INTERVIEW: Erland Cooper | NARC. | Reliably Informed | Music and Creative Arts News for Newcastle and the North East

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Formerly of the Magnetic North and Erland & The Carnival, enigmatic Orkney musician Erland Cooper’s foray into the natural world continues on his new album, Seachange, a continuous ambient work described as a ‘sonic poem’. At this gig at Sage Gateshead on Monday 2nd December, audiences can expect a show exploring the natural world of landscape, memory, people and place. Here, Erland talks about his writing process and finding inspiration in Orkney’s magic.

How would you summarise your sound?

Music made from source material found naturally. Alternative.

Could you briefly describe your writing and recording process?

For this trilogy of records, I tended to write on piano over an ambient layer, created using cut up field recordings from Orkney and drones. As well as interesting and evocative resonating sounds, for example a synth echoing through a Neolithic cairn, it can also often start by being the sound of something really quite irritating outside, like the drills and the banging of city construction. I then take that frequency or key and reshape it into a tone through tape and something a little more peaceful and improvise a melody over the top of it while thinking about clearing my head. Then I leave it and come back to it later, think about the narrative and add another layer. I keep doing this until it’s cooked and I travel with it constantly between layers, sending the track to myself at the end of that 30-60-minute writing period. I also get the chance to think about the players I work with who make my 8-10 notes that anyone can write sound so much better than I could imagine.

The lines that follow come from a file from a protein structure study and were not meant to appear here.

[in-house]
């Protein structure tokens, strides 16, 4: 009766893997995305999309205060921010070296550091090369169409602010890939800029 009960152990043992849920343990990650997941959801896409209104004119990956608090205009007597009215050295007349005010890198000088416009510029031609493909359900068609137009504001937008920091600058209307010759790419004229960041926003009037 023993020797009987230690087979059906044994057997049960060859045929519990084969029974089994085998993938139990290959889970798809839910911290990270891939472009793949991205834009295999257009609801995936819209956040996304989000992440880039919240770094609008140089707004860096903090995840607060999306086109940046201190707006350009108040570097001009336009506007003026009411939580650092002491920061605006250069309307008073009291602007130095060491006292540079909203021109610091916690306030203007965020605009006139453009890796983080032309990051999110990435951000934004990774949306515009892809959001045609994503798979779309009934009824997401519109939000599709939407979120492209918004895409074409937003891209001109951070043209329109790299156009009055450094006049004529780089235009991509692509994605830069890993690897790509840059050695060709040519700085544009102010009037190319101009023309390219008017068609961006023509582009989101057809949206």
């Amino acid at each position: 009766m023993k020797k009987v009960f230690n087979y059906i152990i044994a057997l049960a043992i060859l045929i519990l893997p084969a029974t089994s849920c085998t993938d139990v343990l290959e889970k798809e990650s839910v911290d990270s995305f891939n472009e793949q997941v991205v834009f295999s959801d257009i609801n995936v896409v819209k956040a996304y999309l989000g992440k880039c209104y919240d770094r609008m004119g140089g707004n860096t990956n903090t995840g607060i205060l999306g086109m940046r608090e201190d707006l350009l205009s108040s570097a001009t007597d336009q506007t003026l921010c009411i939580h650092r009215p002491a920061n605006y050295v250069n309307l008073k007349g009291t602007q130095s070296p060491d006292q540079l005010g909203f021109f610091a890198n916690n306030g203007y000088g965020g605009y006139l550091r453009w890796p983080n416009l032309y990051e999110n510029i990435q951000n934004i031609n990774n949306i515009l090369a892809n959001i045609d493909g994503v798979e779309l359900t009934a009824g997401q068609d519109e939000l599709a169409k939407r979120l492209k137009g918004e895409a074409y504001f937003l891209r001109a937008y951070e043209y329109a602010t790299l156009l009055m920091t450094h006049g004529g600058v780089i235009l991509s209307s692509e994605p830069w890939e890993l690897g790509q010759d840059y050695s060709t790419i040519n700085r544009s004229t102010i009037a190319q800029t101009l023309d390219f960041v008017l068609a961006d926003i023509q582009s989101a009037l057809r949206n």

Your recent record Seachange is the ambient accompaniment to Sule Skerry, the second of a trilogy of albums about your childhood home of Orkney. What inspired you to write about where you are from?

The essence of Orkney’s magic is the deep marvellous rhythms of sea and land, darkness and light. Words by George Mackay Brown.

This is a rare UK tour from you. Why have you chosen now to hit the road?

I didn’t intend to release Solan Goose. It was a record created more as a tool to ease a busy mind. Once I made it, I lost my tool, so made another one and planned to create three, each with their own additional ambient companion. In doing so, I’ve been humbled to connect with an audience of real listeners who asked me to play live, so this is what I am doing.

Someone reached out and said to me that he recently lost his father but has been unable to grieve for months. He said he then put my record on and cried his eyes out and that it gave him the space and hope to do so. I would say that is a life affirming reason to continue and to share to a wider audience by putting myself on the stage. It’s not easy but each night we are trying to transport the audience to Orkney by ferry, very slowly and very gently and if I feel like I am getting there, the audience seem to also. I do believe in less is more live, it is more sustainable in all areas so the number of concerts is planned this way and to end in Gateshead.

You work across multi-arts projects including gallery, film and installations. Will there be a visual element to your live show at Sage Gateshead?

As guests are seated they will be welcomed by the sounds of Murmuration and Seachange while visuals from my collaborator Alex Kozobolis run on a continuous ambient loop. As we take to the stage, we will all try to board the last ferry home, with the Orkney sun and searchlight as our beacon.

 

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